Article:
• A Computer
  • A high speed internet connection.
  • $12 to register a domain name for a year with Google. I recommend a version of your real name or your pen name, like StephenKing.com. If you have a common last name, try using "author" before your first initial or first name and then your last name. "AuthorSKing.com"
  • Pictures that you own or that are in the public domain, so you are allowed to use them on your website. Think about a banner picture and a picture of your lovely face at least.
  • Some words. A description of what your site is about. Your bio. Your first blog post. Some content.
  • •  Brainstorm what you want your website to do. Get you speaking gigs? Be a place to showcase a screenplay? Sell your novels? Accumulate a fandom? Just for your family and friends? Store important files? A hub for your critique group? Make a list of what you want your website to do.
  • •  How do you want visitors to your website to react? Buy something? Sign up for your newsletter? Make a comment? Make another list.


Drive Folder of Worksheets for this Event (Under construction)

3. Accountability Moment: 

  • We will state a plan for the next month.






See more about the Pub Club at Our Website

Contact us at PubClub@FlagWriter.com





Arizona Authors Literary Contest

 

AZ Authors Association Literary Contest and Awards

***Entry Form***

Unpublished Categories                                             Published Book Categories

Poems                                                                                       Fiction
Short Stories/Essays/Narrative                                                 Nonfiction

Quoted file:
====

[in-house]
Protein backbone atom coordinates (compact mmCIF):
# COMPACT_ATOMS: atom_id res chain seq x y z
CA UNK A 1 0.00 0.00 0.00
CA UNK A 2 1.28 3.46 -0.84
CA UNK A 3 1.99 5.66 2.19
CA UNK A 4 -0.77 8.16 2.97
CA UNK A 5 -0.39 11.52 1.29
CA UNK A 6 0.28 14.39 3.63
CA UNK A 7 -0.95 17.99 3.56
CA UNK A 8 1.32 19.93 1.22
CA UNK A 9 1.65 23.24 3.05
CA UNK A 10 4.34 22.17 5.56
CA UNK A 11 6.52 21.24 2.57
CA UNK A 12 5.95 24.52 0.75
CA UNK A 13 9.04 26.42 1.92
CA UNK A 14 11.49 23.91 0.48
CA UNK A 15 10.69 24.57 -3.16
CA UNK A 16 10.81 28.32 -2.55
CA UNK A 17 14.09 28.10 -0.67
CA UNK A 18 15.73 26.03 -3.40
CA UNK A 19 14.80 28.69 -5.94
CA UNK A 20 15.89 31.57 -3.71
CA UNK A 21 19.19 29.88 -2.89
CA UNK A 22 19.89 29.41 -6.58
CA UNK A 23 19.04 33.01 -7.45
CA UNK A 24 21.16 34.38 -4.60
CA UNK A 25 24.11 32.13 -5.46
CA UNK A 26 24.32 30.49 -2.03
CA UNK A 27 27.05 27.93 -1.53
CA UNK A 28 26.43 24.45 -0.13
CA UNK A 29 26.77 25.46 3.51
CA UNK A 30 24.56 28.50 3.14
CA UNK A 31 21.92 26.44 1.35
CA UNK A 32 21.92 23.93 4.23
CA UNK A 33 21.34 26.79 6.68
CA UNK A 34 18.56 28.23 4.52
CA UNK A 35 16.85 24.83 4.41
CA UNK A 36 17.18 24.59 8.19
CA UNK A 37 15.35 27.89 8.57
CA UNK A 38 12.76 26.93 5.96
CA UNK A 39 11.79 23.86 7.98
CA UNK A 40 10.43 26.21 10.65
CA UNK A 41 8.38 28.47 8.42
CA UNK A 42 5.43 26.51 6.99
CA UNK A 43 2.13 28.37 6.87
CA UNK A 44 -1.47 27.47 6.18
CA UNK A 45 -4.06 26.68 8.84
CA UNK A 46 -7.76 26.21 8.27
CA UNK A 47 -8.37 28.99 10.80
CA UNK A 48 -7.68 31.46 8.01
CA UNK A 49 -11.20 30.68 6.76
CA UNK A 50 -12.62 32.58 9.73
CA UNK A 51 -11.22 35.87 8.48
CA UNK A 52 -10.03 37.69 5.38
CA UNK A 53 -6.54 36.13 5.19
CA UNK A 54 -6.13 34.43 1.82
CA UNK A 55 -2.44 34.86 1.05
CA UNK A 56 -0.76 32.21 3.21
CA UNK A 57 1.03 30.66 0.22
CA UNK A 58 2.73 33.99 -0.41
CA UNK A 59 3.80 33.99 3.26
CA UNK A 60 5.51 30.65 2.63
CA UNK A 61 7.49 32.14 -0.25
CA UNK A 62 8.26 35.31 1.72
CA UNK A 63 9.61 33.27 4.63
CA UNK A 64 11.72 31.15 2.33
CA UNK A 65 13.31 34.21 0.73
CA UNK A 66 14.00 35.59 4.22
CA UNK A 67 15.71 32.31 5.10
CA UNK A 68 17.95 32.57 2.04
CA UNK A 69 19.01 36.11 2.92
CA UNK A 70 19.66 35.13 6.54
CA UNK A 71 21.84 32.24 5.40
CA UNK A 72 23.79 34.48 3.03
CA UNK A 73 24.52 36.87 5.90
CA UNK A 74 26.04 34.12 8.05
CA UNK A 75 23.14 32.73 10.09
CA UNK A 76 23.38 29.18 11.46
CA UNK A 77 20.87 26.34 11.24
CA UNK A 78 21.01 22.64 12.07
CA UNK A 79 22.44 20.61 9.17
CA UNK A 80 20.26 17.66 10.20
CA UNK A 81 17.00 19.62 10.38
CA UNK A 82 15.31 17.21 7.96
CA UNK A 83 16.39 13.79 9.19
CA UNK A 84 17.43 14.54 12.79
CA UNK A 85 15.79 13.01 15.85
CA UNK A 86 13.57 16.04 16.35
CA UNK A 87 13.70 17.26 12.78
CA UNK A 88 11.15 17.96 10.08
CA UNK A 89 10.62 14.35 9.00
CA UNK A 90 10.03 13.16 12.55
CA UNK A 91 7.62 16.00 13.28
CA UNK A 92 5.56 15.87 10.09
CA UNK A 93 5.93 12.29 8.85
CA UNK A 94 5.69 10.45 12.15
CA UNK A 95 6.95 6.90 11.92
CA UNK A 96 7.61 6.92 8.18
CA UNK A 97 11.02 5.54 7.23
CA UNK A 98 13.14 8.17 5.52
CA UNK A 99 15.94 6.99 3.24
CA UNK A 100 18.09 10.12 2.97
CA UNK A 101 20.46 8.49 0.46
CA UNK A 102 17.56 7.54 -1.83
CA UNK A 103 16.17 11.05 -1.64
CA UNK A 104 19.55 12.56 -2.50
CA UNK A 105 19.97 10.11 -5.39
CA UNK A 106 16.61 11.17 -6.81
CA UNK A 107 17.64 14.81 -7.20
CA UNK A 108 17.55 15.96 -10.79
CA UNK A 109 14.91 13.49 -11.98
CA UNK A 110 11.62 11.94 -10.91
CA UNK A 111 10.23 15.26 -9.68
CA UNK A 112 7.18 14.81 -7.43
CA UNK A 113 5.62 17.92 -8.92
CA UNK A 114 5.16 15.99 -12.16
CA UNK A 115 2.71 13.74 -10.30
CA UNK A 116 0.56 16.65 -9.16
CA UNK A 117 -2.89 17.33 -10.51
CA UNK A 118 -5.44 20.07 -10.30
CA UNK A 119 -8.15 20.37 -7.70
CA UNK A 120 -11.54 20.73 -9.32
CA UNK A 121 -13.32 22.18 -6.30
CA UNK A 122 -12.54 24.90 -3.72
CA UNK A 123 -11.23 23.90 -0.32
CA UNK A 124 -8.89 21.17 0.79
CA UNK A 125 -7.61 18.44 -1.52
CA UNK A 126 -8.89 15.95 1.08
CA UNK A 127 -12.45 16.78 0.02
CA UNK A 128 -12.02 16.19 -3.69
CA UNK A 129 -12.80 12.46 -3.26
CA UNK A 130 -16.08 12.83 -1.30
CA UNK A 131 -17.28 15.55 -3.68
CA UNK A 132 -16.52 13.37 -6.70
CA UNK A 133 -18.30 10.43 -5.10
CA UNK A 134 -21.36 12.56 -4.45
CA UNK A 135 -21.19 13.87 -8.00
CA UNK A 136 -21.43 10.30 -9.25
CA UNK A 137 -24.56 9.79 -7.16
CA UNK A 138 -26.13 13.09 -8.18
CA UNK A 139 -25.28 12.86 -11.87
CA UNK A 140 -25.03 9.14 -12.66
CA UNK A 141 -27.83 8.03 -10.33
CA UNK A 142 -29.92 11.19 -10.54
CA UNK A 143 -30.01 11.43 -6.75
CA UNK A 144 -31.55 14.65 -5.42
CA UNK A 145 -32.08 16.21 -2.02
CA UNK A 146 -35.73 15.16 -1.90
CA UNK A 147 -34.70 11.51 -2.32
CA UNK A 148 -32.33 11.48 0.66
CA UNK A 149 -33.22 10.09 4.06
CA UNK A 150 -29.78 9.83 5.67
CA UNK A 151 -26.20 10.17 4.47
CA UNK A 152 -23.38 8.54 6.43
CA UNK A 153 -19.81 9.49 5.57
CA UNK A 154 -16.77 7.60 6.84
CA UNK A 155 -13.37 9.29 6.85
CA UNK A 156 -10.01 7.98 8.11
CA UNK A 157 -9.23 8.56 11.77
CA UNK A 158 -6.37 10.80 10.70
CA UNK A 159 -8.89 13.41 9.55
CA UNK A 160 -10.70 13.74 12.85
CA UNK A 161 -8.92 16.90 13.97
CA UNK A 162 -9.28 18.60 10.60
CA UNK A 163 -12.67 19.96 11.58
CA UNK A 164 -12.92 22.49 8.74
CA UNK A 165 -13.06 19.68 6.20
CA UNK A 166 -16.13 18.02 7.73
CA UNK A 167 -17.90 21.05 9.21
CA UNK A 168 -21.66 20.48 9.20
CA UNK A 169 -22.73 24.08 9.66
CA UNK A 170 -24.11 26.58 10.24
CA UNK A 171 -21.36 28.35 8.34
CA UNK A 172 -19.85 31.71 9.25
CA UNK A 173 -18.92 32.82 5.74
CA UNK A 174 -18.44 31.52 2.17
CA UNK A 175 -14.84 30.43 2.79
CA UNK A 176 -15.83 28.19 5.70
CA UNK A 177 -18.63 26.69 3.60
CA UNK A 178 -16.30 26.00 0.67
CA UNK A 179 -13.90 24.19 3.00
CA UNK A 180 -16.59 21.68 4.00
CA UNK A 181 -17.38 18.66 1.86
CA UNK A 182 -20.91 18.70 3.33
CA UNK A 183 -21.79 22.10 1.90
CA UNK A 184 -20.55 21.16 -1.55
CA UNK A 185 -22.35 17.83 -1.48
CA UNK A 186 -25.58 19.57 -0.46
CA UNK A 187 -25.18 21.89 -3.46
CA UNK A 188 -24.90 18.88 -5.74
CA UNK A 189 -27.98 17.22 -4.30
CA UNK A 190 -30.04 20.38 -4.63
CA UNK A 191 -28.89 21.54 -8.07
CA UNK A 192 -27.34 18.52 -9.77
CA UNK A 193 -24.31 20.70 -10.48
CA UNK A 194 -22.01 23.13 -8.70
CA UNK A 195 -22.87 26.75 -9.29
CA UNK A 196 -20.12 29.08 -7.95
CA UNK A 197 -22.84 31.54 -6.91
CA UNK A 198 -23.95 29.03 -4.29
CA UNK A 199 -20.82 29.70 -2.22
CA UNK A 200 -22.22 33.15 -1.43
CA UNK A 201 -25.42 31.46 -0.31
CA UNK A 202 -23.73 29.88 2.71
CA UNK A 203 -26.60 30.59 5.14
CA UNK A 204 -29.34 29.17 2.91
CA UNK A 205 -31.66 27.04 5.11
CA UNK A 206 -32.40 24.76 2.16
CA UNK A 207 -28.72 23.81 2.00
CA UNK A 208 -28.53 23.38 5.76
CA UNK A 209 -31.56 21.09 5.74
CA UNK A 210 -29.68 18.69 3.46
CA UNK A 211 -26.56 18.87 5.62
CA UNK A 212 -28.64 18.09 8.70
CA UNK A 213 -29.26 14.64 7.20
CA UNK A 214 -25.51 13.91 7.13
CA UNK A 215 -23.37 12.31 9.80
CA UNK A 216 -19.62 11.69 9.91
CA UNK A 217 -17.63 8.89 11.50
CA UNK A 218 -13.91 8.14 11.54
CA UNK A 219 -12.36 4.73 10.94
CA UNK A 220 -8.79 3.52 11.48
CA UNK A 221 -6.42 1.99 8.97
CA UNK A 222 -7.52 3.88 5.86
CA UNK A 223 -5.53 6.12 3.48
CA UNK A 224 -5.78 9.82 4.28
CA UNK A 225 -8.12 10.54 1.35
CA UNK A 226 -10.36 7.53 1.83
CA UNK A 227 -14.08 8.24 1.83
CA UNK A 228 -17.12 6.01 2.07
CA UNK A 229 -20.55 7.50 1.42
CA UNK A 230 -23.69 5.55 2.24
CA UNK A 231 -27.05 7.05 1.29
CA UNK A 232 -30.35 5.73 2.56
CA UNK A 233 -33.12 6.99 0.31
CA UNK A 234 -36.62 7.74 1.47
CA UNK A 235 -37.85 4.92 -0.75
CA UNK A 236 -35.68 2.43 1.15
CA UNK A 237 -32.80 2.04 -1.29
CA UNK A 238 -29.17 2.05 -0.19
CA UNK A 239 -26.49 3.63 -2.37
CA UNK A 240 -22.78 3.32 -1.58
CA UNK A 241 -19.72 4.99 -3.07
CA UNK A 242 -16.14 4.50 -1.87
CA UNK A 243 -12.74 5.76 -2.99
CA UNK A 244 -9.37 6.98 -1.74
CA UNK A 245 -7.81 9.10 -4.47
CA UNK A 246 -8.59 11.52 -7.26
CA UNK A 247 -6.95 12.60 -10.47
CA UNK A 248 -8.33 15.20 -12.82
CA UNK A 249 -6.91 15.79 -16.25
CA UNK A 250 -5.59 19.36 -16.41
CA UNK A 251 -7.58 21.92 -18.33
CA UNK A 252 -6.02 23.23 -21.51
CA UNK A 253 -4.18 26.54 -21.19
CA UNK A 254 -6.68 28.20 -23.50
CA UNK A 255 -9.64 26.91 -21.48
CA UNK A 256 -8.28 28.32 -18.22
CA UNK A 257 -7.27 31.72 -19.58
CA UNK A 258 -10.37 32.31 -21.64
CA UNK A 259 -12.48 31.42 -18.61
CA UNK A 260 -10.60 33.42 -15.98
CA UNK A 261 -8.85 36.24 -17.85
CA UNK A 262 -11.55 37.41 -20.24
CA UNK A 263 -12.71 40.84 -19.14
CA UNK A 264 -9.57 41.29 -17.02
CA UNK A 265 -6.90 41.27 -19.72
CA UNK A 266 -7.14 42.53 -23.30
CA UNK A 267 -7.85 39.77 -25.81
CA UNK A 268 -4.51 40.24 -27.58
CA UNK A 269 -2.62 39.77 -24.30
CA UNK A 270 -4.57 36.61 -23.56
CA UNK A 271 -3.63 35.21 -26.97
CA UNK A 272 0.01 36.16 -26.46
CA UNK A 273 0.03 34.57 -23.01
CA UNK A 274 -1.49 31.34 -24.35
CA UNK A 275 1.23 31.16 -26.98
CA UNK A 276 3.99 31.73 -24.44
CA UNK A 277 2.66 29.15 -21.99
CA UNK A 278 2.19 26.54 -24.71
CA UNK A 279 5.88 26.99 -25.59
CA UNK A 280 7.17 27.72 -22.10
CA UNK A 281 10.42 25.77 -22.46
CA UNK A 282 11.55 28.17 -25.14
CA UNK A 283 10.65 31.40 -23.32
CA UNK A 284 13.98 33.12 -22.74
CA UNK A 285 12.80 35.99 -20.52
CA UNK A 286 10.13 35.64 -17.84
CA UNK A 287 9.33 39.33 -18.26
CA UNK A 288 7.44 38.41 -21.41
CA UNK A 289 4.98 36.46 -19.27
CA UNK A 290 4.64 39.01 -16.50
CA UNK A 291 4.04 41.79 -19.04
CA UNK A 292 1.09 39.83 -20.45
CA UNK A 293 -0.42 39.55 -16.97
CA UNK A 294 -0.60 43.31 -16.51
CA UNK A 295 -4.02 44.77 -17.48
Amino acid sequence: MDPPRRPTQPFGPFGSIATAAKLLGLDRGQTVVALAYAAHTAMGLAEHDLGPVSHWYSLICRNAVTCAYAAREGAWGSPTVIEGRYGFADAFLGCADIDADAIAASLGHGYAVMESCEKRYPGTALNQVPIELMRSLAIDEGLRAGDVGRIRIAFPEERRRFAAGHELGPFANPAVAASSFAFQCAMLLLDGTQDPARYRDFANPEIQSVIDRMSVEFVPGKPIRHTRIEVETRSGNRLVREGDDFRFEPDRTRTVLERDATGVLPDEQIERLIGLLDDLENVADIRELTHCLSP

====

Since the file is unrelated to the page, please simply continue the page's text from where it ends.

Essays, Articles, True Stories                                                   Juvenile/Young Adult
Novel, Novella                                                                           Oldie but Goldie


First Prize All Categories
$100 & Publication or feature in Arizona Literary Magazine
Second Prize All Categories
$50 & publication or feature in Arizona Literary Magazine
Third Prize All Categories
$25 & publication or feature in Arizona Literary Magazine

First & Second Prize Winners
In Poetry, Essay, Short Story 
Nomination for the Pushcart Prize

All Winners, Including Honorable Mention, will be featured in the Arizona Authors Literary Magazine. Since it began in 1978, the Arizona Literary Magazine has launched the careers of many authors.
2021 magazine.jpg

Contest Rules & Submission Guidelines

  • Winners in unpublished categories automatically consign first serial rights to Arizona Authors Association (right to print an excerpt in Arizona Literary Magazine first). If an entry is published after the deadline, the author must withdraw that entry.
  • Winning entries will be published or featured in the 2022 Arizona Literary Magazine.
  • Entries will be accepted now until postmark no later than July 1, 2019.